15. Happiness and GDP

  16. Money helps, but it’s not everything…

  17. How can we move toward health and prosperity for everyone?

  18. Problem Statement • We know what behaviors are needed to prevent and treat obesity (and chronic disease) • We don’t know how to get individuals or society to do them in any persistent way • We have limited knowledge of what and how to change the environment to make a persistent difference • We have only begun to think of this as a “systems” problem

  19. Motivation…the missing piece • How do we change our society to live more healthfully as a matter of course…in a way that is good for individuals, society, and the economy…and consistent with American values?

  20. Many barriers… • The current rewards system strongly encourages biologically preferred behavior…i.e., “bad” behavior • The rewards for desired behaviors are mostly time discounted, i.e., not immediate • The historical perception of obesity is that it is a personal issue…it’s a mindset

  21. What is missing in our approach today? We need a better reason for people to be healthy that matters to them as individuals and to the nation as a whole…what’s in it for ME and what’s in it for US?

  22. Let’s change the paradigm • Current paradigm is that health (and well being) is essentially a system output…we do the things in our lives for other reasons and health is what results from the choices we make • A novel approach is to reframe the mindset such that health is seen as an input to the system…it is the fuel that allows us, individually, and collectively to do the things we want to do… • It is the fuel for achieving prosperity

  23. Health is currently a system output… Inputs Outputs Occupation Income Status Family Relationships Nutrition Physical activity Stress Leisure Finances Your Health

  24. What if we considered health as a system input? Inputs Outputs Occupation Income Status Family Relationships Nutrition Physical activity Stress Leisure Finances Your Health

  25. Well-being as an input? “For policymakers, the existence of these mechanisms raises the possibility that a happier society may be one that intrinsically generates higher incomes for its citizens. Traditional thinking has focused upon the opposite. “Although, in this paper, human well-being is considered instrumental or as a means—rather than an end in itself—it needs to be emphasized that this is not with a view to putting money center-stage at the expense of happiness. To the contrary, the results indicate that happiness and income are connected by a two-way relationship, and that human well-being can itself be a source of economic dynamism.” Forbes, 1/07/2013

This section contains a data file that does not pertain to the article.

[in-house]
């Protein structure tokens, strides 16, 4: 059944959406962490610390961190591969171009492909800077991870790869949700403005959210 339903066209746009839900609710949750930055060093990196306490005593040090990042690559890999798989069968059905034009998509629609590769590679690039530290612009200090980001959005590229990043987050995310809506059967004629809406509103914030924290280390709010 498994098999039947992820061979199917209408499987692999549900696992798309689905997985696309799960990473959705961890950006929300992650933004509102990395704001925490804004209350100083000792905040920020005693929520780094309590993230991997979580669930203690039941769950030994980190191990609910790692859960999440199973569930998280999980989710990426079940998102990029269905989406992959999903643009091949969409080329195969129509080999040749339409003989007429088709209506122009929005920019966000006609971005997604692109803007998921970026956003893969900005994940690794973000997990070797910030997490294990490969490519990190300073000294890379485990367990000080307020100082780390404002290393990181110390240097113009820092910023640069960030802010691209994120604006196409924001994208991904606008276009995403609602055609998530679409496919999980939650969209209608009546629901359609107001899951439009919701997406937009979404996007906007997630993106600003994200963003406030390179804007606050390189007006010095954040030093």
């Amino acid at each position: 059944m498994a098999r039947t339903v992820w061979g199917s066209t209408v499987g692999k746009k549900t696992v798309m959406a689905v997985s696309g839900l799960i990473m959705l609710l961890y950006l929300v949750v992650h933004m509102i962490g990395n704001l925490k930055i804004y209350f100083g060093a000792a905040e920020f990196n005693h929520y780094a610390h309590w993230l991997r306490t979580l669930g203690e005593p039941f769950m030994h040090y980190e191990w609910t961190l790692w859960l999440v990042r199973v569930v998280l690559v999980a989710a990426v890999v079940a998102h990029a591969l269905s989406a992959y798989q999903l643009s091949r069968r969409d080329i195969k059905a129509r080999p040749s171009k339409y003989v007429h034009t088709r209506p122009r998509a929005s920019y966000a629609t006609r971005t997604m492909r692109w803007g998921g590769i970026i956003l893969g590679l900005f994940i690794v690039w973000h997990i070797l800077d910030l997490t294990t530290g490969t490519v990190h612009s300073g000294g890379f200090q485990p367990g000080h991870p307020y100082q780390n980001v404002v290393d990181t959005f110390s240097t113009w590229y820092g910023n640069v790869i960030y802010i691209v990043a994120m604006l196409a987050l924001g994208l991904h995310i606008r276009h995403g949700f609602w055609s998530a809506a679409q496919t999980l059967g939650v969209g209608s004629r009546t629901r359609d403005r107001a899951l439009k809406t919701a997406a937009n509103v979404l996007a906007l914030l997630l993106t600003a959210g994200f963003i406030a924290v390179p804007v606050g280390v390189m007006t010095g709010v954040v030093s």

26. We need to think about the problem in a new way • Work with the biology…rewards part of daily life • Align individual and collective purpose • Align purpose and context…work, school, business • Not opt in…everyone is part of it…new behavioral expectations become “part of the woodwork”

  27. Elements of behavior change • Changing behavior requires motivation and support across at least three domains: • Personal (Why should I do anything? What is the purpose that is important to ME?) • Social (Why should WE do anything? What is the purpose that is important to US? • Structural (What rules, policies, procedures, systems, rewards, environment will support the purpose?) Social Personal Structural

  28. What is motivation for the nation? • What is a more powerful motivator for society? • Slowly rising health costs? • Loss of economic viability and global competitiveness? • Declining standards of living? • We need a systemic motivator that is tied to American values and is consistent with our goals as a nation • And, that has experiential value “in the present”

  29. Social motivation hierarchy Transcendence Well Society Collective purpose, American Values, National Pride National defense, affordable housing, safe neighborhoods Economic health, jobs, global competitiveness, education

  30. Drive motivation for behavior change by linking desired behaviors to meeting basic needs Physiological Need to move the focus Transcendence Self-actualization Esteem Belongingness and Love Safety and Security